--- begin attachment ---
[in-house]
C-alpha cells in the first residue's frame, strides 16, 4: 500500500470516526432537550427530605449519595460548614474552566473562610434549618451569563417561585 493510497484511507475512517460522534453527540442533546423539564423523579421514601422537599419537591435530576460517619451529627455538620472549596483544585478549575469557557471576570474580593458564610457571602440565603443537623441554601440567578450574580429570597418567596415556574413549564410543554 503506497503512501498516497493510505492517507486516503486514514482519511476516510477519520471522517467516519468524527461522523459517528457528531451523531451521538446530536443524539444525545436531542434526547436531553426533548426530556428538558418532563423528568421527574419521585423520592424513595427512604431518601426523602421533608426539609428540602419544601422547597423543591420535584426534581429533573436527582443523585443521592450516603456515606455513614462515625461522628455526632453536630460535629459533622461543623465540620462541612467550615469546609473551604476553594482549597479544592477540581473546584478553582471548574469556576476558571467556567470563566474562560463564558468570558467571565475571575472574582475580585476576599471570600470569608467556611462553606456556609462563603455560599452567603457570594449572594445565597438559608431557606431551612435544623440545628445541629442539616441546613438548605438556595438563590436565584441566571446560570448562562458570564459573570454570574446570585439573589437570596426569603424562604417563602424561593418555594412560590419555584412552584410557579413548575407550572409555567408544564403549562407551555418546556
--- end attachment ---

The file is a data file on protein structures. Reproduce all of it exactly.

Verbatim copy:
[in-house]
C-alpha cells in the first residue's frame, strides 16, 4: 500500500470516526432537550427530605449519595460548614474552566473562610434549618451569563417561585 493510497484511507475512517460522534453527540442533546423539564423523579421514601422537599419537591435530576460517619451529627455538620472549596483544585478549575469557557471576570474580593458564610457571602440565603443537623441554601440567578450574580429570597418567596415556574413549564410543554 503506497503512501498516497493510505492517507486516503486514514482519511476516510477519520471522517467516519468524527461522523459517528457528531451523531451521538446530536443524539444525545436531542434526547436531553426533548426530556428538558418532563423528568421527574419521585423520592424513595427512604431518601426523602421533608426539609428540602419544601422547597423543591420535584426534581429533573436527582443523585443521592450516603456515606455513614462515625461522628455526632453536630460535629459533622461543623465540620462541612467550615469546609473551604476553594482549597479544592477540581473546584478553582471548574469556576476558571467556567470563566474562560463564558468570558467571565475571575472574582475580585476576599471570600470569608467556611462553606456556609462563603455560599452567603457570594449572594445565597438559608431557606431551612435544623440545628445541629442539616441546613438548605438556595438563590436565584441566571446560570448562562458570564459573570454570574446570585439573589437570596426569603424562604417563602424561593418555594412560590419555584412552584410557579413548575407550572409555567408544564403549562407551555418546556